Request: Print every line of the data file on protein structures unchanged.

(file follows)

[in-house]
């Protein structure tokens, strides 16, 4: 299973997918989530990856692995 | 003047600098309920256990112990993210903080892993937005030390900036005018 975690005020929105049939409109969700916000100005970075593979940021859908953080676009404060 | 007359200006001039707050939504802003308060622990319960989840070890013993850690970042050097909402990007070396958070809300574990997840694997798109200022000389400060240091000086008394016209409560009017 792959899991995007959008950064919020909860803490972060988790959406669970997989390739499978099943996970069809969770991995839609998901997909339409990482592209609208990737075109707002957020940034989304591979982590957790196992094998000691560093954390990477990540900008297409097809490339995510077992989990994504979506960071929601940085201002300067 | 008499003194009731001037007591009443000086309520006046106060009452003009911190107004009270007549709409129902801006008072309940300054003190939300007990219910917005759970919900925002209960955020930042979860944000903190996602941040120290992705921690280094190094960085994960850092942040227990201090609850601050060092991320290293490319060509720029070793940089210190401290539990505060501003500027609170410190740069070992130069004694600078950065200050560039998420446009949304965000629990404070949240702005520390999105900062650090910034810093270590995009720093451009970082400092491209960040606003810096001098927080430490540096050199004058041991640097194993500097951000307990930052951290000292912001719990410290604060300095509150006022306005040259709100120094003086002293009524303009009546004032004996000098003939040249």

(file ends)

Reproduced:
[in-house]
């Protein structure tokens, strides 16, 4: 299973997918989530990856692995 | 003047600098309920256990112990993210903080892993937005030390900036005018 975690005020929105049939409109969700916000100005970075593979940021859908953080676009404060 | 007359200006001039707050939504802003308060622990319960989840070890013993850690970042050097909402990007070396958070809300574990997840694997798109200022000389400060240091000086008394016209409560009017 792959899991995007959008950064919020909860803490972060988790959406669970997989390739499978099943996970069809969770991995839609998901997909339409990482592209609208990737075109707002957020940034989304591979982590957790196992094998000691560093954390990477990540900008297409097809490339995510077992989990994504979506960071929601940085201002300067 | 008499003194009731001037007591009443000086309520006046106060009452003009911190107004009270007549709409129902801006008072309940300054003190939300007990219910917005759970919900925002209960955020930042979860944000903190996602941040120290992705921690280094190094960085994960850092942040227990201090609850601050060092991320290293490319060509720029070793940089210190401290539990505060501003500027609170410190740069070992130069004694600078950065200050560039998420446009949304965000629990404070949240702005520390999105900062650090910034810093270590995009720093451009970082400092491209960040606003810096001098927080430490540096050199004058041991640097194993500097951000307990930052951290000292912001719990410290604060300095509150006022306005040259709100120094003086002293009524303009009546004032004996000098003939040249």